The agreement imposes entry fees on any new teams joining Formula 1. This is currently set at $200 million, which can be changed with the approval of existing teams and can also be increased in line with inflation. The money will be shared across the ten existing teams. These fees put a significant barrier to entry and are beneficial to teams already in the system, both in terms of potential finances and certainty. At the same time, fees make it difficult for new teams to join the competition. Since Formula One is a closed competition (ie there is no promotion or relegation system), higher entry fees may have the effect of capping the number of teams at 10, with new teams joining only when they are in a position to purchase an existing team. Although the details differ, this reflects the closed structure originally envisaged for the widely contested European League project, which is currently being litigated on competition law grounds before the European Court of Justice.
However, McLaren CEO Zak Brown defended the entry fee, as being worth paying a new team because of Franchise Value Growth In sports resulting in corporate acquisition “That’s £200m and then some later.” Brown and others have highlighted the uncomfortable situation in Formula 1 in the past where teams announced their intention to join Formula One only to step back before introducing any cars into competition. Before the cap was introduced, a deposit was required from the new team, which was subsequently repaid to the team over time; But this did not prevent the emergence of problems. No new teams have joined since the Concorde Agreement went into effect in early 2021 – and its long-term impact on competition in the sport remains to be seen.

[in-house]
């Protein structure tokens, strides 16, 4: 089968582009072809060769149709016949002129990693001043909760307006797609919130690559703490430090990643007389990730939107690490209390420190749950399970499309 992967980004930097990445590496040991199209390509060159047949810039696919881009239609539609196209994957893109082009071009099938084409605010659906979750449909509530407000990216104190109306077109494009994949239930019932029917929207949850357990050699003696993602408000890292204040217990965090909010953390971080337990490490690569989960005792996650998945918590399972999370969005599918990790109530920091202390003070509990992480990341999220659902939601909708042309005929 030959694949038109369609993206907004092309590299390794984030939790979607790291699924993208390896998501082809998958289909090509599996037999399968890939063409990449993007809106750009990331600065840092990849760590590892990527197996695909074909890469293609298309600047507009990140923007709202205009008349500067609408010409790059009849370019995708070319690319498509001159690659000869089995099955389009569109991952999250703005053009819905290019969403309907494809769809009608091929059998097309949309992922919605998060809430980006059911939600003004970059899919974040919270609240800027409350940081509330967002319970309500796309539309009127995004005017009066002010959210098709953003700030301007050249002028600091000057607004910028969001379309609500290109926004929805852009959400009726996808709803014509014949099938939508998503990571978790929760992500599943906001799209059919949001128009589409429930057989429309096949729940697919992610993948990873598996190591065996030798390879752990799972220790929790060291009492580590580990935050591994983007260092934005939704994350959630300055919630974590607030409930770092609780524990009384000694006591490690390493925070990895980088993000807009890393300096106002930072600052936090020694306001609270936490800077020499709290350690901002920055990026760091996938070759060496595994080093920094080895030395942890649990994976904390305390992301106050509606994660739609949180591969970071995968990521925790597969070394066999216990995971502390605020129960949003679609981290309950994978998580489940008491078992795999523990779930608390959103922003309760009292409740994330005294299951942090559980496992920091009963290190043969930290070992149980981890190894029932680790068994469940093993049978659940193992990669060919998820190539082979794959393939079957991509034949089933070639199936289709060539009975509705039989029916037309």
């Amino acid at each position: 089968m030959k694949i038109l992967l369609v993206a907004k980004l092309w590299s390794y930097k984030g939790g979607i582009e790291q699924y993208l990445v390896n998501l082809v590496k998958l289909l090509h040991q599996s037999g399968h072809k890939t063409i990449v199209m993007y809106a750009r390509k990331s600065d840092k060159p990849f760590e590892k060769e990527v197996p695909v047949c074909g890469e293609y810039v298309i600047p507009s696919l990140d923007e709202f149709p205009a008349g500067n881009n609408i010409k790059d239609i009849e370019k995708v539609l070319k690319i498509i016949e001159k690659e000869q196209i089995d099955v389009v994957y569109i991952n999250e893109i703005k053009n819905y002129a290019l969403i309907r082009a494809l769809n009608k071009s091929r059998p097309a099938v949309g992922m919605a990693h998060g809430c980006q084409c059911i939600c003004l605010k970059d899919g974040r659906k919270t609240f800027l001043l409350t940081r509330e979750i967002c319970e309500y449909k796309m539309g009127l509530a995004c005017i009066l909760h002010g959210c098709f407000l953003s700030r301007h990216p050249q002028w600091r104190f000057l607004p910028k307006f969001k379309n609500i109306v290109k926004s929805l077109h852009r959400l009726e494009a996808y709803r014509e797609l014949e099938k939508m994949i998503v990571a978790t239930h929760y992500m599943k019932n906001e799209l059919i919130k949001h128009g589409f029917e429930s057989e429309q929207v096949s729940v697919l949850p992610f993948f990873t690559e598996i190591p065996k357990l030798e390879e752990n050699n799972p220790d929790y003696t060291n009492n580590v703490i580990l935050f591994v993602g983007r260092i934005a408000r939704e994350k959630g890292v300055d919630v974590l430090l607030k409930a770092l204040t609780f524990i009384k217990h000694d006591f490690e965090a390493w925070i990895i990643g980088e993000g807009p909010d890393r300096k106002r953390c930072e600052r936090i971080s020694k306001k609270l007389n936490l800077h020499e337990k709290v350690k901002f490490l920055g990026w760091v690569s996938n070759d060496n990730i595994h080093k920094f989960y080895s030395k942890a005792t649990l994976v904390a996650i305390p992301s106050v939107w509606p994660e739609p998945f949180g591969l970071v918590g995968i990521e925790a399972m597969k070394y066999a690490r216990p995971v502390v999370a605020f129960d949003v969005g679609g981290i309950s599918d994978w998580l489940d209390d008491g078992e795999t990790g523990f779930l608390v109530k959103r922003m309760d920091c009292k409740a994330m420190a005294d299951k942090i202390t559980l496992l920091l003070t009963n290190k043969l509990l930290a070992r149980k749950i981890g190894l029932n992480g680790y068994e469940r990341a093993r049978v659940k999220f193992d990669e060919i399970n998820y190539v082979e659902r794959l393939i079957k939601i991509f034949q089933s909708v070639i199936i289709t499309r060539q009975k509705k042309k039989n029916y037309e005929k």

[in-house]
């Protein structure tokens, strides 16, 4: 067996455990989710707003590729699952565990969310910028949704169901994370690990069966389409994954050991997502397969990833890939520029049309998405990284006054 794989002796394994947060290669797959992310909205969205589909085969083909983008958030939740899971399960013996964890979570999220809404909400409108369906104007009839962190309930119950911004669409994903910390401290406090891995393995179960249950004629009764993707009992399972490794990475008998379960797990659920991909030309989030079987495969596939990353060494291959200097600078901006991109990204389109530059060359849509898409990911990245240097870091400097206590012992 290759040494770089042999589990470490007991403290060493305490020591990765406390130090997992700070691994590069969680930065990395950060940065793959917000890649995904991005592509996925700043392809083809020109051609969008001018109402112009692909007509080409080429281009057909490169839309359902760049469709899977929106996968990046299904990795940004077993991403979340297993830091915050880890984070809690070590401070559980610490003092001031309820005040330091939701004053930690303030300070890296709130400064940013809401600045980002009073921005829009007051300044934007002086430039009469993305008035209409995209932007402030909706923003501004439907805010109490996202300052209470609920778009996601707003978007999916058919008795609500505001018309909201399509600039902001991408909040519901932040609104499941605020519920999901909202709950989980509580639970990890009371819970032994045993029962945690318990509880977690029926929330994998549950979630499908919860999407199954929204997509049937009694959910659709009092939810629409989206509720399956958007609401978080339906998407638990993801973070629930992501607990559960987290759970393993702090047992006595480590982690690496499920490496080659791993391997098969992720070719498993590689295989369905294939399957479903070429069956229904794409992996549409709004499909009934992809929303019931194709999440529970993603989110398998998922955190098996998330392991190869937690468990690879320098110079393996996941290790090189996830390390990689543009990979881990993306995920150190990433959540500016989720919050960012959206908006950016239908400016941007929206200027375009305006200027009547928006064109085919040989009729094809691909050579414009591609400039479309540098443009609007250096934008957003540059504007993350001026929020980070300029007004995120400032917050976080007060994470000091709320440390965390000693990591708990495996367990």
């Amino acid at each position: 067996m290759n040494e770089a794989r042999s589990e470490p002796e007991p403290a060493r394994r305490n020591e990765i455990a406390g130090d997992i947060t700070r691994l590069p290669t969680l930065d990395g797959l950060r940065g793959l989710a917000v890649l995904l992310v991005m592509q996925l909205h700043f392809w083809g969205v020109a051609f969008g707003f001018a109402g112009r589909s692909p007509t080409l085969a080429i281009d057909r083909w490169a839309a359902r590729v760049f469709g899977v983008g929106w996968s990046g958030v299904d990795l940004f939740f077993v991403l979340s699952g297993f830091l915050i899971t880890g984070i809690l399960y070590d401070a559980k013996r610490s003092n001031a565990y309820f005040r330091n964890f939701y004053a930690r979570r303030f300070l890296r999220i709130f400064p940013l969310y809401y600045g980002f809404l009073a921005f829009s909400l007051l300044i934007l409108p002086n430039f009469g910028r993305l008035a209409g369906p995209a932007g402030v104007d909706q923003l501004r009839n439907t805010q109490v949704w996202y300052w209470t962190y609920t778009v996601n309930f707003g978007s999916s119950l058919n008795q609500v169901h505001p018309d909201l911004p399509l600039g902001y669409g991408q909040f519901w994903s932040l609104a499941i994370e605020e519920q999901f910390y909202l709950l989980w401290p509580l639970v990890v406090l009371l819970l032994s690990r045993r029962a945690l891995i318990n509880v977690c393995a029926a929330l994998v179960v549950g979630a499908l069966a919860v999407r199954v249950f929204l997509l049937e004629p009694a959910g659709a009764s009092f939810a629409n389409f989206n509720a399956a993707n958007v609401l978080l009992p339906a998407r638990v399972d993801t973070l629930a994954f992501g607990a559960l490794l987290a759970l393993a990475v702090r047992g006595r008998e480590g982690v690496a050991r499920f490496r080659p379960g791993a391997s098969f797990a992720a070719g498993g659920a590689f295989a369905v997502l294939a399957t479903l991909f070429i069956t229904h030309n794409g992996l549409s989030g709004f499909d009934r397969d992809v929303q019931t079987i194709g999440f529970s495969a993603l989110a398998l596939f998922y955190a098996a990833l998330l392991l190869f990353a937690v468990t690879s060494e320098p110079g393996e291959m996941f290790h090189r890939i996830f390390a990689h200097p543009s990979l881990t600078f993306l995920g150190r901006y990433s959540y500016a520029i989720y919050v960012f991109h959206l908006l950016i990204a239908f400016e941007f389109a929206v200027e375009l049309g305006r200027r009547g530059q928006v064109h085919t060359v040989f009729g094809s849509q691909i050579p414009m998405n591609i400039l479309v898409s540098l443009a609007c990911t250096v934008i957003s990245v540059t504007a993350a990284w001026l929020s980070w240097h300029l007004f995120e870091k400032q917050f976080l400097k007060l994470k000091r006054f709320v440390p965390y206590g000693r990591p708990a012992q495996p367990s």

Another potential area of interest relates to bonuses being paid to teams. While some payments are based on a team’s final position in the constructors’ championship, others are paid regardless of the team’s success. Although these may not cause problems in competition law, it can be argued that they affect sporting competition in Formula 1 by offering an uneven playing field and helping more established teams retain their dominance over the rest of the field.
Osborne Clark comment
Formula One continues to entertain audiences around the world, and is growing in popularity in Europe, the United States and elsewhere. It seems likely that the sport will continue to change, not least as a result of the budget cap being introduced for 2021. The cap, set at $145 million for the 2021 season but reduced to $135 million by 2023, is designed to reduce the financial gap between the largest And the smallest difference on the network. In context, spending by Mercedes, Red Bull Racing and Ferrari has increased to more than $400 million annually, so the budget caps should have a huge impact in reducing the gap between the biggest and smallest spenders in Formula 1 and getting the race on a springboard. more competitive position.
However, the budget cap is unlikely to fully level the playing field, as it will not take into account spending on areas including driver salaries, engines and marketing, as well as pre-existing differences in facilities, infrastructure, knowledge and personnel. It is also questionable whether it can eliminate the differences in payments made to teams, despite reports that they are more equal than in previous Concorde agreements before 2021.
Formula 1’s competitiveness, both on and off the track, will continue to be of interest to fans around the world and must be of interest to those interested in sport and competition.